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#11 Rod Otaviano

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Posted 12 July 2006 - 11:38 AM

The thing I don't get about a film like Open Water is that they put the 35mm transfer onto the DVDs.


Is this a common practice for digital movies ? (what about super 16mm movies? ... I know they did that on "Primer" ... ). I know it's probably a stupid question, but what's the idea behind that ?

I saw "November" on DVD and kind of liked that slight grainy texture. Does anybody know if the they put the dv version straight to the DVD or used the 35mm transfer ?

Edited by Rodrigo Otaviano, 12 July 2006 - 11:41 AM.

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#12 Richard Boddington

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Posted 12 July 2006 - 11:53 AM

Well Primer was 16mm as you point out. So the film would need to be transfered to tape first, then the tape transfer would go to DVD. Standard practice for movies shot on film.

My point was that of you shoot on DV, then put the DV version to DVD, it will look better than the DV to 35mm and back to tape version.

R,
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#13 David Mullen ASC

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Posted 12 July 2006 - 12:00 PM

Depends on your definition of "better" -- sharper and cleaner, yes, but some filmmakers use the telecine of the film transfer instead of the original SD interlaced-photography as a very expensive "film look" filtering... Not necessary if they had shot in 24P SD or HD in the first place; most of those movies use the original video master for DVD, not a telecine. But for 60i/50i photography, some people feel it looks too "raw" in the original.
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#14 Rod Otaviano

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Posted 12 July 2006 - 12:04 PM

Well Primer was 16mm as you point out. So the film would need to be transfered to tape first, then the tape transfer would go to DVD. Standard practice for movies shot on film.


Yeah I know but I think I've seen somewhere that in Primer, the DVD version originated from the 35mm transfer (maybe I'm mistaken here ...). So I didn't understand why they would do that if they could "simply" transfer from the tape straight to DVD.
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#15 David Mullen ASC

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Posted 12 July 2006 - 12:12 PM

I don't know how "Primer" was posted, but assuming an optical printer blow-up to 35mm, odds are high that the original 16mm negative was spliced either in A-B "checkerboard" rolls or single-strand with frame handles on each side of the cut. Either would be difficult and dangerous to retransfer to video at that point.

At that point, you'd make a color-timed 16mm IP from the negative and then an optical printer blow-up to a 35mm IN. Or go directly from the original negative to a 35mm IP.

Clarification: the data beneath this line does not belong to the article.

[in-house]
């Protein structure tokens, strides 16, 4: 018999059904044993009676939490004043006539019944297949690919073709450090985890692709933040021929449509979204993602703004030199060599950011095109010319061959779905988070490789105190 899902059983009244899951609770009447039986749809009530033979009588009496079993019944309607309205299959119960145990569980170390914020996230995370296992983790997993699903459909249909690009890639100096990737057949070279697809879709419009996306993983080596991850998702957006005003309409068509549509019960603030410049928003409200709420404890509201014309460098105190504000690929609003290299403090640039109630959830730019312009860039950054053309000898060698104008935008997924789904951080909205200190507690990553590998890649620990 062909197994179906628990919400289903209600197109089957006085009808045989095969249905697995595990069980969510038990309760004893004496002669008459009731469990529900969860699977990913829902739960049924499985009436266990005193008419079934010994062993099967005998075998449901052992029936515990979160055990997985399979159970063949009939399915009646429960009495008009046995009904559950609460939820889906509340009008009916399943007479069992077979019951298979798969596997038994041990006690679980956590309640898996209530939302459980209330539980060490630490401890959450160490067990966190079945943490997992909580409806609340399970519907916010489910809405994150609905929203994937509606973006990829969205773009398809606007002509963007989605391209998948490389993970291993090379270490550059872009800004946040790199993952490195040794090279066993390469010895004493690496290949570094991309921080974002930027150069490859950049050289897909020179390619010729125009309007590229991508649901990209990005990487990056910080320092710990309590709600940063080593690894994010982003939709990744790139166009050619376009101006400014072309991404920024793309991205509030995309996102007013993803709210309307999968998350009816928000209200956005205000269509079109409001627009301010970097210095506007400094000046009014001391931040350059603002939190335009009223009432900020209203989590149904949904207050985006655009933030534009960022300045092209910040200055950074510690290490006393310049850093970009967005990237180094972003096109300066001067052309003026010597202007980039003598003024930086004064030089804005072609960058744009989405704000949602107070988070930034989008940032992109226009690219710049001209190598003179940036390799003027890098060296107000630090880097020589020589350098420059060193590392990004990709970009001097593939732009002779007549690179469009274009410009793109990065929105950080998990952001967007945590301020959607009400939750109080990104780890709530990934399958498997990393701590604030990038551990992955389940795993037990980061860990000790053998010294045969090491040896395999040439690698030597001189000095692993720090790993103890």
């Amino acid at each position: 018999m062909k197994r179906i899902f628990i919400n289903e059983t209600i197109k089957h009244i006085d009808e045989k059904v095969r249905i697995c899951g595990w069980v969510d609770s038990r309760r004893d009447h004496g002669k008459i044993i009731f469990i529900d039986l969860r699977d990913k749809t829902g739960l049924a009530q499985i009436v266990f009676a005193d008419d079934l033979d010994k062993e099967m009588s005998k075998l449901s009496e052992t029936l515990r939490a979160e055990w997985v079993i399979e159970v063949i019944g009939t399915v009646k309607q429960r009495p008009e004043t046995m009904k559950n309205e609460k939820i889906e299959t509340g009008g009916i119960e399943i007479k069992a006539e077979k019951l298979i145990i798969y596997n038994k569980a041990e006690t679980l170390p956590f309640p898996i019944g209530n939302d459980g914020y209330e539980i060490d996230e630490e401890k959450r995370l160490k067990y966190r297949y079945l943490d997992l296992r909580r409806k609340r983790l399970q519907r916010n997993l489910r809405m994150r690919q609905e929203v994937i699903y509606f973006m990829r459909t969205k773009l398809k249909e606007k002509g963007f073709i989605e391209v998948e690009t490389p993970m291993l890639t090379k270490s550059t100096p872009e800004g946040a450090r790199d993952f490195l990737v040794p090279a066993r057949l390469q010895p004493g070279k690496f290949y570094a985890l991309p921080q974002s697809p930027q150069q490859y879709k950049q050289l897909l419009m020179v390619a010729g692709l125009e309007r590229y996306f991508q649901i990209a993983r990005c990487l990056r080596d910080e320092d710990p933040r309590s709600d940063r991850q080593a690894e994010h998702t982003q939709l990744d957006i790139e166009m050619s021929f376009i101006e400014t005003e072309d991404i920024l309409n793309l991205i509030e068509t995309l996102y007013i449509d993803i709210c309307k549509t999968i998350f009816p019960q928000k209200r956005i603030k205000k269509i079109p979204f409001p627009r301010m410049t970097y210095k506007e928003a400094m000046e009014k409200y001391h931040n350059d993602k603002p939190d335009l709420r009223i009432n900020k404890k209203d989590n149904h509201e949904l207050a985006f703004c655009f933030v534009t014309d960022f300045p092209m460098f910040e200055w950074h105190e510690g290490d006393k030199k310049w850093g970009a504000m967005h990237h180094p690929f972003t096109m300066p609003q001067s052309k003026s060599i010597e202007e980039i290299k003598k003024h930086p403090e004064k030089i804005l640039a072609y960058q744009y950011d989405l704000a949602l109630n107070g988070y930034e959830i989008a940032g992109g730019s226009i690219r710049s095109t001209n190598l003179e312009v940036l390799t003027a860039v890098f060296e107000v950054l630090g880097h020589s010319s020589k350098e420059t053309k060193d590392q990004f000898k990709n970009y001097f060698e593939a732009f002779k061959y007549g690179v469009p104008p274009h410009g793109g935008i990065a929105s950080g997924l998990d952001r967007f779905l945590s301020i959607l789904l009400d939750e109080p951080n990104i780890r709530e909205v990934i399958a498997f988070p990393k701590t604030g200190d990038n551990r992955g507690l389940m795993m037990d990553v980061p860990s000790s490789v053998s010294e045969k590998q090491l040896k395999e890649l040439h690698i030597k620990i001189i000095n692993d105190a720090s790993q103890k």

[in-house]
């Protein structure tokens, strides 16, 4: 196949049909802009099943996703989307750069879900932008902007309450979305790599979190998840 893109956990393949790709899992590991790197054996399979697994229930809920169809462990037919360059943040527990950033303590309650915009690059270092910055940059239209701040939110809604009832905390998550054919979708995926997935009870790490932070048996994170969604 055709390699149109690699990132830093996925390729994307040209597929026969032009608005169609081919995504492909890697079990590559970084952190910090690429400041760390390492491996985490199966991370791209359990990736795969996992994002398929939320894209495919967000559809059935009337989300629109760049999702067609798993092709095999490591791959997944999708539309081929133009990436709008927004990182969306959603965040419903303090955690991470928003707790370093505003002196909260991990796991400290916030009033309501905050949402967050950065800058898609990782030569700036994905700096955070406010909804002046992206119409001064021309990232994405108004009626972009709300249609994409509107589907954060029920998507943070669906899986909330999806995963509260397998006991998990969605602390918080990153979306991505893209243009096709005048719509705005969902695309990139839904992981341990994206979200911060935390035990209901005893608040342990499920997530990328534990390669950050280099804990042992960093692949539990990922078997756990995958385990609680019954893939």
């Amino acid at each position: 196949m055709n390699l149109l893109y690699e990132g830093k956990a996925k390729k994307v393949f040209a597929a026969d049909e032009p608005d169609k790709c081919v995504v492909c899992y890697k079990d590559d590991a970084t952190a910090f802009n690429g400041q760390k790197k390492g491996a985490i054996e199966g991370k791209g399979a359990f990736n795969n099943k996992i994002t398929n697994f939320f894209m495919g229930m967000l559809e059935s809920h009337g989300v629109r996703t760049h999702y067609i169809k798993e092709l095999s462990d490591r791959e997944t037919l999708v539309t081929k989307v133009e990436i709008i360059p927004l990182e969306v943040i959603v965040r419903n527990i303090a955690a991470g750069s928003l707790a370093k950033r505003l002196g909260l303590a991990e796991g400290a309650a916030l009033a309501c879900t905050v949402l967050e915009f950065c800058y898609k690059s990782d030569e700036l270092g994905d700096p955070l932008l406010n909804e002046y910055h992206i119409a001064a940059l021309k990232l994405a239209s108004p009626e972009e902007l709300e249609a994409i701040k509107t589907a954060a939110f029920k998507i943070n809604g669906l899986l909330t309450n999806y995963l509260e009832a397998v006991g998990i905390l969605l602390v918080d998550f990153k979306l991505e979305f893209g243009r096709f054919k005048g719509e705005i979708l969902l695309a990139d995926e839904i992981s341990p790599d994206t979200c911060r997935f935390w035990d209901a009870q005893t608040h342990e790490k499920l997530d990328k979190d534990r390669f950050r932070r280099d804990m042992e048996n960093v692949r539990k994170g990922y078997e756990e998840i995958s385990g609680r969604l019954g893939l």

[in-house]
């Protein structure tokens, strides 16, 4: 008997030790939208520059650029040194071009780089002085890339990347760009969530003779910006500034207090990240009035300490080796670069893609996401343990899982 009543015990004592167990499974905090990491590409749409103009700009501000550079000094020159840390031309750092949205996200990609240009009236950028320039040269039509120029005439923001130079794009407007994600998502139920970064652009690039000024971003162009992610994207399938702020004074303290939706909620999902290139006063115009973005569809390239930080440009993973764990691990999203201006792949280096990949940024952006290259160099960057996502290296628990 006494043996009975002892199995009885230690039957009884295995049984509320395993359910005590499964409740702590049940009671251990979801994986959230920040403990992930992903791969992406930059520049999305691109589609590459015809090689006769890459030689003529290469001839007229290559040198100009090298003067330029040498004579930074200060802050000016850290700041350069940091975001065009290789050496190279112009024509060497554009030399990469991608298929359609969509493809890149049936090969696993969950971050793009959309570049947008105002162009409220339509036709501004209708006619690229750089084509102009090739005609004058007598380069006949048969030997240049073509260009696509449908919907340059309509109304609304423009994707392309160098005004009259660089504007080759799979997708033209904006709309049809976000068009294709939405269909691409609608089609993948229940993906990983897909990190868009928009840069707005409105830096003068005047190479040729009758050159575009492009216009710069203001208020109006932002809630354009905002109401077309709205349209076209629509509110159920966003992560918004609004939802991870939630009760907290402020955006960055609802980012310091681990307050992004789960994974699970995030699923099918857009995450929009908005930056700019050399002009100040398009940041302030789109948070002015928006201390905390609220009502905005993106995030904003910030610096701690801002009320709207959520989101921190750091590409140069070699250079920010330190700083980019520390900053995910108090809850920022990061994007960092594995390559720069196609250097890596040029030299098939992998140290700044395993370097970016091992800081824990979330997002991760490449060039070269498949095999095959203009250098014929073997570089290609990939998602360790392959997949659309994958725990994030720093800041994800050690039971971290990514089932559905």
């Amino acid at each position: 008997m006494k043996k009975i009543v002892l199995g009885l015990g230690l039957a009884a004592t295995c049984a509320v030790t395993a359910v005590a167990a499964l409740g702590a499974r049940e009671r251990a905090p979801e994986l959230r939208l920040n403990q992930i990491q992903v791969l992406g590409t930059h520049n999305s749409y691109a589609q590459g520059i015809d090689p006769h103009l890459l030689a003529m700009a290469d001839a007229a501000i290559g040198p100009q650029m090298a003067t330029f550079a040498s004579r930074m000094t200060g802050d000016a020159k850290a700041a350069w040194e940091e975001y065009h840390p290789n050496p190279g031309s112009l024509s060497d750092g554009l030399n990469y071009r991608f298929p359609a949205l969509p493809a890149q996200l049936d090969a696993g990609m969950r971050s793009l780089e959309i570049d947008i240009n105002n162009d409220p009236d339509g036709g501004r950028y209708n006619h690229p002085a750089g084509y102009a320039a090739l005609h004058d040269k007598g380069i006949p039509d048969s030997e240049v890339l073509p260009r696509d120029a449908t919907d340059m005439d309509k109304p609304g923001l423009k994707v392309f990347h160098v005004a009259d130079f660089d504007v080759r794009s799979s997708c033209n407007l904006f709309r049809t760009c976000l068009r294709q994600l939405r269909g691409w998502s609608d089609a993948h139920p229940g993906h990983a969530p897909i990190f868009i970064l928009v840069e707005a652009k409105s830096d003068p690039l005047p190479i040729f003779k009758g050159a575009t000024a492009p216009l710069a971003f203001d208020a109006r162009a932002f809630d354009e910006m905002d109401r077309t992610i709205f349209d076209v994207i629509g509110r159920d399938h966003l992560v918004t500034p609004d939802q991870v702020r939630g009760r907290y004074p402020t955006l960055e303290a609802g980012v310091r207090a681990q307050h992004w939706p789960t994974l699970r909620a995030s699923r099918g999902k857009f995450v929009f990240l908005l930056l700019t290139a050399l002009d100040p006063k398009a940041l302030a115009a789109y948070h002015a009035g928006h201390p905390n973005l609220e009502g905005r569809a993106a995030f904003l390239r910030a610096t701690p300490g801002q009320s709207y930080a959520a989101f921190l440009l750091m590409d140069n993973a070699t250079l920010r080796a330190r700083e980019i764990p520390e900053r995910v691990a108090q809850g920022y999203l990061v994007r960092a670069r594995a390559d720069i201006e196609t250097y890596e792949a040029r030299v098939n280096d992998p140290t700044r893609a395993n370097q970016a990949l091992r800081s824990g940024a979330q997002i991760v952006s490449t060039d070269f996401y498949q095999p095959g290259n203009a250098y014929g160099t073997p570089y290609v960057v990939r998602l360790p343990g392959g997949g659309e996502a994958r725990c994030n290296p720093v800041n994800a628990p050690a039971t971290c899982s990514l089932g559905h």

So they may have used either a 16mm IP, 35mm IP, or 35mm IN for the telecine transfer. The 35mm versions would have been made in an optical printer, whereas the 16mm IP would have been made in a contact printer.

The original video transfer off of the negative for dailies and NLE cutting were probably too cheap and low-rez for making a good final video master for DVD. Usually dailies transfers are done on older Ranks onto some tape format like Beta-SP. Final video transfers for home video are now usually done to HD-D5 or something, the downconversions to Digital Betacam for NTSC and PAL.
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#16 Richard Boddington

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Posted 12 July 2006 - 12:30 PM

"Yeah I know but I think I've seen somewhere that in Primer, the DVD version originated from the 35mm transfer"

OK I see what you're saying, about the 35mm part of the equation. In that case I'm like David I don't know what they did?

If it where me and I shot on 16mm, I would use the 16mm to D-Beta or HD transfer for the DVD.

R,
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#17 David Mullen ASC

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Posted 12 July 2006 - 12:37 PM

I did a Super-16 feature where the negative was zero-cut to allow a blow-up directly to a 35mm IP, then an IN to print. So we did the final transfer using this 35mm IP, which was color-timed, had no splices, etc. But since it had been made in an optical printer, some dust had been photographed into the image.

But I never got a straight answer from the colorists if they would have preferred to work with a contact-printed Super-16 IP instead of the optically-printed 35mm IP. Using the original negative was out at this point since it was spliced with frame handles.
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#18 Abel Klainbaum

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Posted 12 July 2006 - 01:50 PM

You also have to check out Barbet Schroeder's Our Lady of the Assassins...
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#19 David Mullen ASC

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Posted 12 July 2006 - 05:09 PM

You also have to check out Barbet Schroeder's Our Lady of the Assassins...


That was shot in 60i/1080 HD though.
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#20 Sean Azze

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Posted 12 July 2006 - 05:54 PM

Man these guys amaze me, both movies may be DV but they both have name talent in them.

http://www.imdb.com/title/tt0385056/

This one has Liv Tyler.

http://www.imdb.com/title/tt0425600/

This one has Sandra Oh.

I wonder how they pulled that off? They got their scripts to these actors and they decided to do it based on the artistic merits? Or they used DV and put all the money into paying actors rather than spending it on 35mm and the huge costs associated with it?

Either way, good for them.

R,


I don't know enough about Jeff Stanzler to determine if he's got any pull in the industry, but Lonesome Jim was directed by Steve Buscemi. That dude's got enough name recognition and credibility to get some well known people in his films. At the very least Liv Tyler knows him from their work on Armageddon.